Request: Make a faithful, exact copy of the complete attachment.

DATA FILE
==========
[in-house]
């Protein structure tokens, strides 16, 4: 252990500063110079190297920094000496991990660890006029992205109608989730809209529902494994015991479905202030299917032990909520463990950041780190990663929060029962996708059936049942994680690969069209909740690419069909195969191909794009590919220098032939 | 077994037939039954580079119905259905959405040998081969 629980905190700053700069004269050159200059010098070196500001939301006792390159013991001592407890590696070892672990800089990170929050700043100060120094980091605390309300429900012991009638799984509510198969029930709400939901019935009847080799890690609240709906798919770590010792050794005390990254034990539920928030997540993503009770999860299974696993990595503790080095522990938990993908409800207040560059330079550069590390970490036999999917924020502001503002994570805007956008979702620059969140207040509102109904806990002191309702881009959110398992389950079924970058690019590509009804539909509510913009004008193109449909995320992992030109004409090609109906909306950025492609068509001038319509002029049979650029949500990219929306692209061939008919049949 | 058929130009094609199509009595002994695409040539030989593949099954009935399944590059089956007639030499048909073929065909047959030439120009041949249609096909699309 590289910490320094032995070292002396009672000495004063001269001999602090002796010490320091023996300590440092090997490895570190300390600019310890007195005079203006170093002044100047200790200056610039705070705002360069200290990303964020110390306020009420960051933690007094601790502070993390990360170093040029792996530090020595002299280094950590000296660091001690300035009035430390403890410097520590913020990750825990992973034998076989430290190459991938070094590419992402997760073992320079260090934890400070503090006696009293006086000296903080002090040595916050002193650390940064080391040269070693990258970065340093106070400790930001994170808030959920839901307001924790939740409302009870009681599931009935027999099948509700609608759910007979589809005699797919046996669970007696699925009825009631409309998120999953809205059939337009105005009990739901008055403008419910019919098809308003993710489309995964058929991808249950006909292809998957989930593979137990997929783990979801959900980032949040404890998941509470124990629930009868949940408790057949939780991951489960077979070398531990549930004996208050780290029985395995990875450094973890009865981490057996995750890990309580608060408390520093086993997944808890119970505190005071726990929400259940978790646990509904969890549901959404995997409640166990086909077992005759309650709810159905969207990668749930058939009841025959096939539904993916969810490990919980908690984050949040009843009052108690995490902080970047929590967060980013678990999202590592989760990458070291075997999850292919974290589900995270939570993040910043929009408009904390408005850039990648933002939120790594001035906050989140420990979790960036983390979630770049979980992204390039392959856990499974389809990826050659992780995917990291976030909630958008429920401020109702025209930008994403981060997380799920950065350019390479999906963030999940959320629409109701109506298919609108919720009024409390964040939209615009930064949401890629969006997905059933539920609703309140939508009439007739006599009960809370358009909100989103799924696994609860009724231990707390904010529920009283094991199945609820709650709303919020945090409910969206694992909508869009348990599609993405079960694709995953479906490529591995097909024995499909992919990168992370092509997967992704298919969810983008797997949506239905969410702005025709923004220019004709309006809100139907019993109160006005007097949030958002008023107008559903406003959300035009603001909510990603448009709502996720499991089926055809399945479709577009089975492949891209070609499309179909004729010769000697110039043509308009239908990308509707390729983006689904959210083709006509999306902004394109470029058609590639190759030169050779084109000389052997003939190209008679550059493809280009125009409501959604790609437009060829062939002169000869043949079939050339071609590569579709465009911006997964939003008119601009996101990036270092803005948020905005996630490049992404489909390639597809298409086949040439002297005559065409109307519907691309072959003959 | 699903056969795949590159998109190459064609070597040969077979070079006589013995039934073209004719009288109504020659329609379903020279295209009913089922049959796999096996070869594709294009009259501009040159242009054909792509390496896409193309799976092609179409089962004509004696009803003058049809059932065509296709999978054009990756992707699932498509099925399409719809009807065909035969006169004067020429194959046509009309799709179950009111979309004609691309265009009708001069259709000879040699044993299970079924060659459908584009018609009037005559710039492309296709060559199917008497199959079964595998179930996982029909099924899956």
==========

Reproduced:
[in-house]
């Protein structure tokens, strides 16, 4: 252990500063110079190297920094000496991990660890006029992205109608989730809209529902494994015991479905202030299917032990909520463990950041780190990663929060029962996708059936049942994680690969069209909740690419069909195969191909794009590919220098032939 | 077994037939039954580079119905259905959405040998081969 629980905190700053700069004269050159200059010098070196500001939301006792390159013991001592407890590696070892672990800089990170929050700043100060120094980091605390309300429900012991009638799984509510198969029930709400939901019935009847080799890690609240709906798919770590010792050794005390990254034990539920928030997540993503009770999860299974696993990595503790080095522990938990993908409800207040560059330079550069590390970490036999999917924020502001503002994570805007956008979702620059969140207040509102109904806990002191309702881009959110398992389950079924970058690019590509009804539909509510913009004008193109449909995320992992030109004409090609109906909306950025492609068509001038319509002029049979650029949500990219929306692209061939008919049949 | 058929130009094609199509009595002994695409040539030989593949099954009935399944590059089956007639030499048909073929065909047959030439120009041949249609096909699309 590289910490320094032995070292002396009672000495004063001269001999602090002796010490320091023996300590440092090997490895570190300390600019310890007195005079203006170093002044100047200790200056610039705070705002360069200290990303964020110390306020009420960051933690007094601790502070993390990360170093040029792996530090020595002299280094950590000296660091001690300035009035430390403890410097520590913020990750825990992973034998076989430290190459991938070094590419992402997760073992320079260090934890400070503090006696009293006086000296903080002090040595916050002193650390940064080391040269070693990258970065340093106070400790930001994170808030959920839901307001924790939740409302009870009681599931009935027999099948509700609608759910007979589809005699797919046996669970007696699925009825009631409309998120999953809205059939337009105005009990739901008055403008419910019919098809308003993710489309995964058929991808249950006909292809998957989930593979137990997929783990979801959900980032949040404890998941509470124990629930009868949940408790057949939780991951489960077979070398531990549930004996208050780290029985395995990875450094973890009865981490057996995750890990309580608060408390520093086993997944808890119970505190005071726990929400259940978790646990509904969890549901959404995997409640166990086909077992005759309650709810159905969207990668749930058939009841025959096939539904993916969810490990919980908690984050949040009843009052108690995490902080970047929590967060980013678990999202590592989760990458070291075997999850292919974290589900995270939570993040910043929009408009904390408005850039990648933002939120790594001035906050989140420990979790960036983390979630770049979980992204390039392959856990499974389809990826050659992780995917990291976030909630958008429920401020109702025209930008994403981060997380799920950065350019390479999906963030999940959320629409109701109506298919609108919720009024409390964040939209615009930064949401890629969006997905059933539920609703309140939508009439007739006599009960809370358009909100989103799924696994609860009724231990707390904010529920009283094991199945609820709650709303919020945090409910969206694992909508869009348990599609993405079960694709995953479906490529591995097909024995499909992919990168992370092509997967992704298919969810983008797997949506239905969410702005025709923004220019004709309006809100139907019993109160006005007097949030958002008023107008559903406003959300035009603001909510990603448009709502996720499991089926055809399945479709577009089975492949891209070609499309179909004729010769000697110039043509308009239908990308509707390729983006689904959210083709006509999306902004394109470029058609590639190759030169050779084109000389052997003939190209008679550059493809280009125009409501959604790609437009060829062939002169000869043949079939050339071609590569579709465009911006997964939003008119601009996101990036270092803005948020905005996630490049992404489909390639597809298409086949040439002297005559065409109307519907691309072959003959 | 699903056969795949590159998109190459064609070597040969077979070079006589013995039934073209004719009288109504020659329609379903020279295209009913089922049959796999096996070869594709294009009259501009040159242009054909792509390496896409193309799976092609179409089962004509004696009803003058049809059932065509296709999978054009990756992707699932498509099925399409719809009807065909035969006169004067020429194959046509009309799709179950009111979309004609691309265009009708001069259709000879040699044993299970079924060659459908584009018609009037005559710039492309296709060559199917008497199959079964595998179930996982029909099924899956």